A good taste of DSD--what is your experience?

Over the last year or so I've pushed to get my digital front end to sound better.  I loosely define better to mean just that and "a touch more analog sounding."

My tube DAC is DSD 256 ready.  I had to use third party software to stream DSD to the DAC from my Mac Air.  I bought 6 DSD albums from Acoustic Sounds. 

While I generally think Redbook sounds great on this DAC and 96kHz files don't sound that much better and Redbook.  With DSD, the margin is greater for the better.  Everything still depends on how good the original recording is though.  

Some older recordings I tried, such as John Lee Hooker and Elvis, sound superb in DSD.  And through a 300B amp the vocals are scary real in the listening space.  The downside to me is cost of the albums, limited DSD library available, and the age-old problem for me of not having an album to hold and read.  I'm not fond of doing the ritual exclusively on a laptop.  

I'm curious as to the experiences of others.  If you have embraced this format, how do you run it and what changes to your system or listening habits have you made ,if any, to accommodate it?

Due to streamer limitations (really Linux kernel versions vs. DAC) I've downsampled a lot of DSD to 96/24 and honestly I cannot tell the difference. So my belief is that differences in DSD may be due to mastering differences.

There was a study done very early in the DSD era showing that the EQ was significantly different for DSD vs. Redbook. I do not know how much applies today.
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This is the third time I’ve asked this question, I have some Rolling Stones DSD CDs produced by ABKCO in 2002. They sound great but are they really DSD or is it a marketing gimmick? Am I hallucinating? 😳
@geoffkait I have those same ABKO Stones files. They display as DSD 1 bit format in Audirvana.... strangley enough, they do not display as DSD 128,256, whatever when they play on my SMSL SU8. That may be due to a display or actual functional limitation on the DAC although it is supposed to be DSD capable. Or it may actually be an Audio setting... I upsample everyting to SoX max bitrate- 756...I feel the redbok playbook sounds better.
i love those ABKO Stones DSD recordings.. the originals is recorded great and the DSD makes them sound smoother, more alive and present
i did a bit of reading and unfortunately, Apple does not support native DSD playback
That's correct--Apple doesn't support DSD. So, if you have a Mac you have to use third party software to send the DSD file to your DSD-capable DAC.  I'm using Colibri ($5 software) as I had trouble getting the popular Jriver to send the DSD in full form.  

GeoffKait, I'm curious about the Stones files.  I will look to see if I can buy some and see what my DAC reads out with on playback.  So far, with Colibri, my Doge Audio tube DAC shows the exact DSD specs as the files I purchased from Acoustic Sounds.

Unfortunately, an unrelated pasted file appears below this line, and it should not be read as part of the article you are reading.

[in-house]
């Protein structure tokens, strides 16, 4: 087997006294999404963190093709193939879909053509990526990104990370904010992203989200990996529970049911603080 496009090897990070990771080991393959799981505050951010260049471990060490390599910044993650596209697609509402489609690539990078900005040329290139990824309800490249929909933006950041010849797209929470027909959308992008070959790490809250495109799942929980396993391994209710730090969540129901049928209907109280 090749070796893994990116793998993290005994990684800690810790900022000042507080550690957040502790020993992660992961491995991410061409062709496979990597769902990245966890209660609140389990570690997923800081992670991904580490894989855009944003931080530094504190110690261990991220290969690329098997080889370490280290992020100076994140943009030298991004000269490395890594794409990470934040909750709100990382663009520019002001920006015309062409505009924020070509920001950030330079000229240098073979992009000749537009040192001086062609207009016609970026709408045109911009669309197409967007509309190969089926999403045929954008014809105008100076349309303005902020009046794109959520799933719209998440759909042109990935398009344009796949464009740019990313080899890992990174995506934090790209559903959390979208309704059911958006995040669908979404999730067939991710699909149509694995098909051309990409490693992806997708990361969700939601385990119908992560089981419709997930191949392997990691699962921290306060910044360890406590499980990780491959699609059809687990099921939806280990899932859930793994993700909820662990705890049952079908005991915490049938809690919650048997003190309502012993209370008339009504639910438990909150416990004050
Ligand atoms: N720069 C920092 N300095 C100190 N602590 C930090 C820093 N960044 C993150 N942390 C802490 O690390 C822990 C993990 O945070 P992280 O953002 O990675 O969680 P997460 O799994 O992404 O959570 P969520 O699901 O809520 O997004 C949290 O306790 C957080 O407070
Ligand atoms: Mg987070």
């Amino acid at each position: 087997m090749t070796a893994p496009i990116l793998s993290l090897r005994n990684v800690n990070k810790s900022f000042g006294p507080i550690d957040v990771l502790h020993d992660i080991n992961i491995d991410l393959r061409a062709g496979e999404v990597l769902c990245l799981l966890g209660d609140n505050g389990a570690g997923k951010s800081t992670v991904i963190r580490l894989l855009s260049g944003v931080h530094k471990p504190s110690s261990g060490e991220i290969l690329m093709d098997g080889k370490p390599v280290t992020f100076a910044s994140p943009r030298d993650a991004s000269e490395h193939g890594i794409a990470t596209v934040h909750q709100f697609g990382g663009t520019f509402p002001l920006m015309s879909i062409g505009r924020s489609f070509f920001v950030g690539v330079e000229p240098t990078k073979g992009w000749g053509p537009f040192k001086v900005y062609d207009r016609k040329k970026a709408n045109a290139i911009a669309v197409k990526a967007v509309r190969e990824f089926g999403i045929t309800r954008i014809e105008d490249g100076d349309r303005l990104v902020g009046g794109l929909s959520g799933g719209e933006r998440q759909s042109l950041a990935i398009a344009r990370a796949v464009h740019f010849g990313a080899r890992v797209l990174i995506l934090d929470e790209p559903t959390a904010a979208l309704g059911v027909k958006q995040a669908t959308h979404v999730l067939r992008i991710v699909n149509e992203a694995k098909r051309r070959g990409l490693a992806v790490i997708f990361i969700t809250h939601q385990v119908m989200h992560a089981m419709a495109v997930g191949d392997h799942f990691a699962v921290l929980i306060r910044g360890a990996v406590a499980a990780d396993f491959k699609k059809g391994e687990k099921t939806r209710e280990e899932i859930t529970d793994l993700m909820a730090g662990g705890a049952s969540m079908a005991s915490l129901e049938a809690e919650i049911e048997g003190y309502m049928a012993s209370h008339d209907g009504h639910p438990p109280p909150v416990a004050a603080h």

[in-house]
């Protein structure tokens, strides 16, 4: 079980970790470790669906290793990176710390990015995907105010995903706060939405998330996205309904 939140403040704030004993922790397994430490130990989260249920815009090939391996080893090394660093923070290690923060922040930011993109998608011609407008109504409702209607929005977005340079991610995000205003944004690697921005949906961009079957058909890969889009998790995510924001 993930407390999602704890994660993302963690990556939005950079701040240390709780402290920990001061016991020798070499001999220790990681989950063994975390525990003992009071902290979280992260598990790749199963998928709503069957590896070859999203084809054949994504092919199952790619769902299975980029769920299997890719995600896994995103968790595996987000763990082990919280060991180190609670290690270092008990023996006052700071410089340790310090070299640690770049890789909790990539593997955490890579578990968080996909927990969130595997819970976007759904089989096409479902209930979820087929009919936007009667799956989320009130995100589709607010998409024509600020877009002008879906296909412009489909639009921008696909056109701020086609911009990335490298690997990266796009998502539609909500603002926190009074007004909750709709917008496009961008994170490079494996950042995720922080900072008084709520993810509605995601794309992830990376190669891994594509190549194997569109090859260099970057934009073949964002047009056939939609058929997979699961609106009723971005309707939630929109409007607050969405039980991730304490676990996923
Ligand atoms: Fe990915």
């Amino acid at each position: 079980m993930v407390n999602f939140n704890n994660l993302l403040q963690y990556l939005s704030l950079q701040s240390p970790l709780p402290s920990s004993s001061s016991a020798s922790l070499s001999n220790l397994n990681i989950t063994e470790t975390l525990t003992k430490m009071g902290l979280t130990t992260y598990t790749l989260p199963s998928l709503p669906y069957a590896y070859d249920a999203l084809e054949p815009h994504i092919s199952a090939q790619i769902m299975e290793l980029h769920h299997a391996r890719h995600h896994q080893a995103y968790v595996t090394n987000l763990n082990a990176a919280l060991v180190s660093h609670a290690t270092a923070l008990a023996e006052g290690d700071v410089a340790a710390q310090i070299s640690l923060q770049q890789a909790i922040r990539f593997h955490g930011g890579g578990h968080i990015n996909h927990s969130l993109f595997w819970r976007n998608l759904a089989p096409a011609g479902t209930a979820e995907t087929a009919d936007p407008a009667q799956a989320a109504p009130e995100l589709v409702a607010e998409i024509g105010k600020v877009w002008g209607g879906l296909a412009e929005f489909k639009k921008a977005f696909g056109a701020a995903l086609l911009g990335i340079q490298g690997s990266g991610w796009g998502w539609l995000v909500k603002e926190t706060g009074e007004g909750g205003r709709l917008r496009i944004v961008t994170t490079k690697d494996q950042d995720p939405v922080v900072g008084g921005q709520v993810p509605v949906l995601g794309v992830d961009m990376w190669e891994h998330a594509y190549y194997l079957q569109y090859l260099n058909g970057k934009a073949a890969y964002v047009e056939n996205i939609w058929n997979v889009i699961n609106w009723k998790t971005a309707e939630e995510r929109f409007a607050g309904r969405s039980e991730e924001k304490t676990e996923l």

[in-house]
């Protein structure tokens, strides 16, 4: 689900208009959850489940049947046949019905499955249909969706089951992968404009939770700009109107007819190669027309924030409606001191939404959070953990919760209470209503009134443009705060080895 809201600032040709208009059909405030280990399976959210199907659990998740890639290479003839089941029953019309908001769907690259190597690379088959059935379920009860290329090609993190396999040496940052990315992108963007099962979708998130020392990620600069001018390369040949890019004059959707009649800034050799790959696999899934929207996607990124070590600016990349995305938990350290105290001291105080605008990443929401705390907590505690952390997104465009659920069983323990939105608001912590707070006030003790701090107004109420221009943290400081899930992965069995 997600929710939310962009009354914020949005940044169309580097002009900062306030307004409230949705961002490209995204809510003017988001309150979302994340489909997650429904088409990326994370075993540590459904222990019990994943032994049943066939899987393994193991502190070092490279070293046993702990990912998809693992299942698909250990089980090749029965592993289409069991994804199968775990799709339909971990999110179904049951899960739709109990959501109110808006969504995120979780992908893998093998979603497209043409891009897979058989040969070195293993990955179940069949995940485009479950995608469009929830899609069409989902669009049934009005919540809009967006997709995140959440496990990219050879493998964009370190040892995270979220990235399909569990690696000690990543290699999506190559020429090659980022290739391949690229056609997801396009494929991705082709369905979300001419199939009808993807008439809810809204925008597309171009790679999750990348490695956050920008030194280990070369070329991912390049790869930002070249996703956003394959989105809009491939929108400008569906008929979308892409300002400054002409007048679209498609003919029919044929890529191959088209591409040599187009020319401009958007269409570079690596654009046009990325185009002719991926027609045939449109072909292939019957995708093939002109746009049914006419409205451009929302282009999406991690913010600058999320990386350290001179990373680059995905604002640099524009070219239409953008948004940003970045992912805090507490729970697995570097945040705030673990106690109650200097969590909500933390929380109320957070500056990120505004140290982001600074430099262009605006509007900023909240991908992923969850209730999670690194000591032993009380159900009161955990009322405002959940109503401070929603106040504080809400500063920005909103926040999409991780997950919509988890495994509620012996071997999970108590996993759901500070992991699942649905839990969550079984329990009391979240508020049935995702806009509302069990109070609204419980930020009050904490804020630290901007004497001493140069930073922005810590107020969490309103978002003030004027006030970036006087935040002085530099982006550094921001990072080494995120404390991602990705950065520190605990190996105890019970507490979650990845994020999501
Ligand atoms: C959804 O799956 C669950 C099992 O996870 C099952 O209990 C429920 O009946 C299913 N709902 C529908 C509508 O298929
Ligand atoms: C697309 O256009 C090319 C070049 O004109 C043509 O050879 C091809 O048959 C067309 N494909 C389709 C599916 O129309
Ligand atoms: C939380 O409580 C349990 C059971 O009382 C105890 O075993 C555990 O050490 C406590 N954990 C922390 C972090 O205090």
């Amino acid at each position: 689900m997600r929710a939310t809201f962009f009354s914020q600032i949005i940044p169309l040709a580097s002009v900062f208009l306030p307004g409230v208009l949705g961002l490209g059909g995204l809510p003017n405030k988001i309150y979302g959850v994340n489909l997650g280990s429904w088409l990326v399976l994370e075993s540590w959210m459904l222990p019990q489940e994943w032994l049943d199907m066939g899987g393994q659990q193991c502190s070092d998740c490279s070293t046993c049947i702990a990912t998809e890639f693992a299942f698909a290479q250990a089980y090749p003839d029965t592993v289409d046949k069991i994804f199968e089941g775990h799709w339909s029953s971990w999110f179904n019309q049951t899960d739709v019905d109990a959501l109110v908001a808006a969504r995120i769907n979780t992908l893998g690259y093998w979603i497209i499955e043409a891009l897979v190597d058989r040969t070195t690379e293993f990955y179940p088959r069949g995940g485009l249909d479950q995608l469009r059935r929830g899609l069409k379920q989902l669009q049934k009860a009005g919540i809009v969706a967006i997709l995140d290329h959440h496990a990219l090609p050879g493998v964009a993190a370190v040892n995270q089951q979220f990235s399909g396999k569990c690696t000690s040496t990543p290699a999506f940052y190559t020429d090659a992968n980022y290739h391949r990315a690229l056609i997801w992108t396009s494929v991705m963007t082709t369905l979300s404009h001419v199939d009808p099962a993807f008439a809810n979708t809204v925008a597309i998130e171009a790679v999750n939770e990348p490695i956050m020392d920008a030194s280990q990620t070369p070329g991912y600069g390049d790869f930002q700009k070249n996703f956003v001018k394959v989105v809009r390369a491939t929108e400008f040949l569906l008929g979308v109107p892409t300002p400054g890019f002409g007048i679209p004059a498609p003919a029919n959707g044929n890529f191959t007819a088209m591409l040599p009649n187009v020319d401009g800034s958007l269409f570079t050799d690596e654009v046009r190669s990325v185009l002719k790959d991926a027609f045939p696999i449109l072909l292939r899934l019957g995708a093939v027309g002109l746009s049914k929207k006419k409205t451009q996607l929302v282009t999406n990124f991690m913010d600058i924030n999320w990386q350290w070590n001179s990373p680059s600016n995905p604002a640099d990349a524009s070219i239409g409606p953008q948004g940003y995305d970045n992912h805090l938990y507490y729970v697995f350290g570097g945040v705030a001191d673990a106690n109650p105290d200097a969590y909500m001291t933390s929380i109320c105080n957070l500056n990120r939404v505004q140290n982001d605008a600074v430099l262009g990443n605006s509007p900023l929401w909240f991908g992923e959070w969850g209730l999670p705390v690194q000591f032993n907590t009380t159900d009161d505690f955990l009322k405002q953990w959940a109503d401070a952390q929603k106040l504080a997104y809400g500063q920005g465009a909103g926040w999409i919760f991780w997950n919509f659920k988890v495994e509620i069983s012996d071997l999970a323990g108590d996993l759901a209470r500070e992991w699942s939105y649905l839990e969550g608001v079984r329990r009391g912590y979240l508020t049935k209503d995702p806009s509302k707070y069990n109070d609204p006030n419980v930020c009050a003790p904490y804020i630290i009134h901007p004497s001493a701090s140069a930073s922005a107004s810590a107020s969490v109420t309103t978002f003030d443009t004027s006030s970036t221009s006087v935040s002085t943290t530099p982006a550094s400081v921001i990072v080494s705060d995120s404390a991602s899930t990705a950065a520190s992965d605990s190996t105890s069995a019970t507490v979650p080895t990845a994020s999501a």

This old link is a good reference for those who are new to DSD format.


My favorite is Blue Coast Records - they record in the studio directly to DSD256.  Recording quality is superb, but limited choice.

NativeDSD also has some albums directly recorded in studio to DSD256, but they also have transfers from master tape to DSD done by others.  But beware with their upsampled versions - they call it remodulation but it is actually upsampled.  All their DSD512 were upsampled from DSD256.  Some of their DSD256 were also upsampled from the original format, e.g. DSD64.  So read the album's technical specs properly.

I use Intel NUC and Euphony Stylus (paid software based on Arch Linux) as my DIY streamer, my preference is play from locally attached SSD.  Euphony supports both DoP and native DSD over USB Audio to the max my bitrate that the DAC supports. If you want to read more, I've shared in CA forum.


Yes, DSD albums are expensive, so I normally wait until 15-20% offers.
Does it sound like PCM, DSD, or analog? Surely the system you brag about is able to discern the differences. 😉
So that makes you a baby, or with only the intelligence of a baby. Look through all of your posts and see how many you answer with a question. 😉
Let’s stay focused on the subject at hand! :)

thanks to the above referral to Blue Coast records!!!
"I have some Rolling Stones DSD CDs produced by ABKCO in 2002."
I think geoffkait is asking about a batch of CDs (NOT SACDs) that say "DSD" on them. I would think that they are same as CD layer of initial hybrid SACDs. Just converted from ISO files, or something like that.

This is a picture of one of them. Note the sticker.



It was not much of a work. It was from memory.

To answer your question about embracing the format and how to run it, etc...

SACDs get converted to .DSF files. It is for convenience (less clutter in the room, simpler access, portable application, and so on). Then they get played through the...DAC on the SACD player or through the Walkman.

Vinyl records get copied into DSD (64x) and follow the path above.
I've got Let It Bleed on one of those DSD remastered CDs.  From reading the notes on the remastering in the booklet, it sounds like they transferred the tapes to digital as DSD  and they feel that this resulted in a better A/D conversion.  Or, if you are cynical, they want you to believe it resulted in a better conversion.  They then converted the DSD to 16/44.1 for the DSD CDs.  When I put it in my SACD player the CD light comes on, not the SACD light.
I’ve not streamed DSD yet, but I have a number of SACDs. To my ears the SACD DSD disc in comparison to the same redbook recording sounds better and clearly higher resolution. The sound is more present/ real sounding, less compressed, bigger, more effortless / less strained and natural... yeah so more like a proper vinyl system ; )